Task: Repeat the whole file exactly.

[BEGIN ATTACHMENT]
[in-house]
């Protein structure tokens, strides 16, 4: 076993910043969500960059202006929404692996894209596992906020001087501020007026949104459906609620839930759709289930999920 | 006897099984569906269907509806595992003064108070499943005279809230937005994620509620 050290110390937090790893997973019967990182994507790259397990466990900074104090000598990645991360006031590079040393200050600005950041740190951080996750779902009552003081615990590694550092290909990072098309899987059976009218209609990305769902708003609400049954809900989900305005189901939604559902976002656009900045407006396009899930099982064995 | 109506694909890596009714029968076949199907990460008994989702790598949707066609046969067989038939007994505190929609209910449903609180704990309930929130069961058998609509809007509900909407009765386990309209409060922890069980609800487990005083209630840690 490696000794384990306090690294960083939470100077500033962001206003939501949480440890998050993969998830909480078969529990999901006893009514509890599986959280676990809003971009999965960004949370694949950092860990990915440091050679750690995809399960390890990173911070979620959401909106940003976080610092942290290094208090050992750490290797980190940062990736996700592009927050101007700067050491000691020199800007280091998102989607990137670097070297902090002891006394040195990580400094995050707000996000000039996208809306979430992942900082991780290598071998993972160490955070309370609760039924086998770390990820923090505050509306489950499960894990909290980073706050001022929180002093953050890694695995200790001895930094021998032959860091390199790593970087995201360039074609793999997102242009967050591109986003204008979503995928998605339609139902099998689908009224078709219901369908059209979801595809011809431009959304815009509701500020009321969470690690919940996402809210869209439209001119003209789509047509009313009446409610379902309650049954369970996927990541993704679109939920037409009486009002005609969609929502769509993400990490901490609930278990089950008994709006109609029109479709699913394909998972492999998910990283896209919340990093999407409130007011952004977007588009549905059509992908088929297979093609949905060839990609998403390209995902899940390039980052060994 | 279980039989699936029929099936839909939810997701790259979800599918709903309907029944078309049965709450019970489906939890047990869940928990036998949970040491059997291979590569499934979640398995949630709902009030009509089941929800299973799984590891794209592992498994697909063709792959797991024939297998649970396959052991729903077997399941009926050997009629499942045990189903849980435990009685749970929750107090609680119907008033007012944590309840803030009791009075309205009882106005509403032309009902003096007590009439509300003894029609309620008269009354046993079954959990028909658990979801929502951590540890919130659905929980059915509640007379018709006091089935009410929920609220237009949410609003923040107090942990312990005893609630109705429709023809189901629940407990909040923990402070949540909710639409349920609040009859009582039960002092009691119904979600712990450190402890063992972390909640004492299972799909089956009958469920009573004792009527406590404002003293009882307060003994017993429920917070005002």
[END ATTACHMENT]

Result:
[in-house]
């Protein structure tokens, strides 16, 4: 076993910043969500960059202006929404692996894209596992906020001087501020007026949104459906609620839930759709289930999920 | 006897099984569906269907509806595992003064108070499943005279809230937005994620509620 050290110390937090790893997973019967990182994507790259397990466990900074104090000598990645991360006031590079040393200050600005950041740190951080996750779902009552003081615990590694550092290909990072098309899987059976009218209609990305769902708003609400049954809900989900305005189901939604559902976002656009900045407006396009899930099982064995 | 109506694909890596009714029968076949199907990460008994989702790598949707066609046969067989038939007994505190929609209910449903609180704990309930929130069961058998609509809007509900909407009765386990309209409060922890069980609800487990005083209630840690 490696000794384990306090690294960083939470100077500033962001206003939501949480440890998050993969998830909480078969529990999901006893009514509890599986959280676990809003971009999965960004949370694949950092860990990915440091050679750690995809399960390890990173911070979620959401909106940003976080610092942290290094208090050992750490290797980190940062990736996700592009927050101007700067050491000691020199800007280091998102989607990137670097070297902090002891006394040195990580400094995050707000996000000039996208809306979430992942900082991780290598071998993972160490955070309370609760039924086998770390990820923090505050509306489950499960894990909290980073706050001022929180002093953050890694695995200790001895930094021998032959860091390199790593970087995201360039074609793999997102242009967050591109986003204008979503995928998605339609139902099998689908009224078709219901369908059209979801595809011809431009959304815009509701500020009321969470690690919940996402809210869209439209001119003209789509047509009313009446409610379902309650049954369970996927990541993704679109939920037409009486009002005609969609929502769509993400990490901490609930278990089950008994709006109609029109479709699913394909998972492999998910990283896209919340990093999407409130007011952004977007588009549905059509992908088929297979093609949905060839990609998403390209995902899940390039980052060994 | 279980039989699936029929099936839909939810997701790259979800599918709903309907029944078309049965709450019970489906939890047990869940928990036998949970040491059997291979590569499934979640398995949630709902009030009509089941929800299973799984590891794209592992498994697909063709792959797991024939297998649970396959052991729903077997399941009926050997009629499942045990189903849980435990009685749970929750107090609680119907008033007012944590309840803030009791009075309205009882106005509403032309009902003096007590009439509300003894029609309620008269009354046993079954959990028909658990979801929502951590540890919130659905929980059915509640007379018709006091089935009410929920609220237009949410609003923040107090942990312990005893609630109705429709023809189901629940407990909040923990402070949540909710639409349920609040009859009582039960002092009691119904979600712990450190402890063992972390909640004492299972799909089956009958469920009573004792009527406590404002003293009882307060003994017993429920917070005002």